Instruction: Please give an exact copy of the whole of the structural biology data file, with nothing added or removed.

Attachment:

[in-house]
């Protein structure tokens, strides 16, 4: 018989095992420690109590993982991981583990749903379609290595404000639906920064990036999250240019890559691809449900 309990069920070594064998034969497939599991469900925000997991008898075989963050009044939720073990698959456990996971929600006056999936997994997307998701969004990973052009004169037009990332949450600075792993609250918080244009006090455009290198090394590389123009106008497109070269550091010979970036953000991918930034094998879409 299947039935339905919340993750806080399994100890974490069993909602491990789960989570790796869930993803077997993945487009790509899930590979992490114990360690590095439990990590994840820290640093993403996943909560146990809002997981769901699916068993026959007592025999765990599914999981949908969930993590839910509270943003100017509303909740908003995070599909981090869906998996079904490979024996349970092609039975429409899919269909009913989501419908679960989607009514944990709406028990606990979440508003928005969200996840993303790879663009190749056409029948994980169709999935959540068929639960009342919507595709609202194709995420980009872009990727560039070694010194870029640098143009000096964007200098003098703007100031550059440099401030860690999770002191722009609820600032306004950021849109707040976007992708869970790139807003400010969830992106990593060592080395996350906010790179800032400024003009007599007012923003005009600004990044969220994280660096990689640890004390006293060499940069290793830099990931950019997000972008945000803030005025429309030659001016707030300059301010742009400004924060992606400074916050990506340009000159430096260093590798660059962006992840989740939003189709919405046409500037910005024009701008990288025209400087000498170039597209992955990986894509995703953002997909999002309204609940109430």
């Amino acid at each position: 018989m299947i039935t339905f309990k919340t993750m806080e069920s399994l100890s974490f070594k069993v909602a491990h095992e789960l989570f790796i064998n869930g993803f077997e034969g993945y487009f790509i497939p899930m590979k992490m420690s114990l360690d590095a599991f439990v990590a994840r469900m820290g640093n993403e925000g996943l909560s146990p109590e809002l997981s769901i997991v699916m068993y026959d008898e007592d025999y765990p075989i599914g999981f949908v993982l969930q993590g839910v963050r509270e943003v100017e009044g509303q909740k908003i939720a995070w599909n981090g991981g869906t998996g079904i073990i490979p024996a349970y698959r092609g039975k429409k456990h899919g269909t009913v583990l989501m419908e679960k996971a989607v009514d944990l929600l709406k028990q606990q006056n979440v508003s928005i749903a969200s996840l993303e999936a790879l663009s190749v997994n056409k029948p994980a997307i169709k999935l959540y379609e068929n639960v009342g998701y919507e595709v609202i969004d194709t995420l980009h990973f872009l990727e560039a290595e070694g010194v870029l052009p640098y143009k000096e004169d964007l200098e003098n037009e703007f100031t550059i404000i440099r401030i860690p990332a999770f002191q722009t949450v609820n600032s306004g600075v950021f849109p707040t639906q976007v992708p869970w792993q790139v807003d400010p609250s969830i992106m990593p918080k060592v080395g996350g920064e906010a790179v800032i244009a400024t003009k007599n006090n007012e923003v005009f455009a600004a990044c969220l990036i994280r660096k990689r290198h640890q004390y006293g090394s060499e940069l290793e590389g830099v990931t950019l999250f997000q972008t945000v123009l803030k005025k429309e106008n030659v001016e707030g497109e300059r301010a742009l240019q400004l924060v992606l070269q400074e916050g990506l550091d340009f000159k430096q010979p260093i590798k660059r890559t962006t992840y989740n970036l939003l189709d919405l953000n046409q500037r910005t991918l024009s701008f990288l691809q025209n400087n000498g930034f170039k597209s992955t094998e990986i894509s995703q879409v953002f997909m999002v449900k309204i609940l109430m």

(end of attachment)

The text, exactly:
[in-house]
């Protein structure tokens, strides 16, 4: 018989095992420690109590993982991981583990749903379609290595404000639906920064990036999250240019890559691809449900 309990069920070594064998034969497939599991469900925000997991008898075989963050009044939720073990698959456990996971929600006056999936997994997307998701969004990973052009004169037009990332949450600075792993609250918080244009006090455009290198090394590389123009106008497109070269550091010979970036953000991918930034094998879409 299947039935339905919340993750806080399994100890974490069993909602491990789960989570790796869930993803077997993945487009790509899930590979992490114990360690590095439990990590994840820290640093993403996943909560146990809002997981769901699916068993026959007592025999765990599914999981949908969930993590839910509270943003100017509303909740908003995070599909981090869906998996079904490979024996349970092609039975429409899919269909009913989501419908679960989607009514944990709406028990606990979440508003928005969200996840993303790879663009190749056409029948994980169709999935959540068929639960009342919507595709609202194709995420980009872009990727560039070694010194870029640098143009000096964007200098003098703007100031550059440099401030860690999770002191722009609820600032306004950021849109707040976007992708869970790139807003400010969830992106990593060592080395996350906010790179800032400024003009007599007012923003005009600004990044969220994280660096990689640890004390006293060499940069290793830099990931950019997000972008945000803030005025429309030659001016707030300059301010742009400004924060992606400074916050990506340009000159430096260093590798660059962006992840989740939003189709919405046409500037910005024009701008990288025209400087000498170039597209992955990986894509995703953002997909999002309204609940109430």
């Amino acid at each position: 018989m299947i039935t339905f309990k919340t993750m806080e069920s399994l100890s974490f070594k069993v909602a491990h095992e789960l989570f790796i064998n869930g993803f077997e034969g993945y487009f790509i497939p899930m590979k992490m420690s114990l360690d590095a599991f439990v990590a994840r469900m820290g640093n993403e925000g996943l909560s146990p109590e809002l997981s769901i997991v699916m068993y026959d008898e007592d025999y765990p075989i599914g999981f949908v993982l969930q993590g839910v963050r509270e943003v100017e009044g509303q909740k908003i939720a995070w599909n981090g991981g869906t998996g079904i073990i490979p024996a349970y698959r092609g039975k429409k456990h899919g269909t009913v583990l989501m419908e679960k996971a989607v009514d944990l929600l709406k028990q606990q006056n979440v508003s928005i749903a969200s996840l993303e999936a790879l663009s190749v997994n056409k029948p994980a997307i169709k999935l959540y379609e068929n639960v009342g998701y919507e595709v609202i969004d194709t995420l980009h990973f872009l990727e560039a290595e070694g010194v870029l052009p640098y143009k000096e004169d964007l200098e003098n037009e703007f100031t550059i404000i440099r401030i860690p990332a999770f002191q722009t949450v609820n600032s306004g600075v950021f849109p707040t639906q976007v992708p869970w792993q790139v807003d400010p609250s969830i992106m990593p918080k060592v080395g996350g920064e906010a790179v800032i244009a400024t003009k007599n006090n007012e923003v005009f455009a600004a990044c969220l990036i994280r660096k990689r290198h640890q004390y006293g090394s060499e940069l290793e590389g830099v990931t950019l999250f997000q972008t945000v123009l803030k005025k429309e106008n030659v001016e707030g497109e300059r301010a742009l240019q400004l924060v992606l070269q400074e916050g990506l550091d340009f000159k430096q010979p260093i590798k660059r890559t962006t992840y989740n970036l939003l189709d919405l953000n046409q500037r910005t991918l024009s701008f990288l691809q025209n400087n000498g930034f170039k597209s992955t094998e990986i894509s995703q879409v953002f997909m999002v449900k309204i609940l109430m």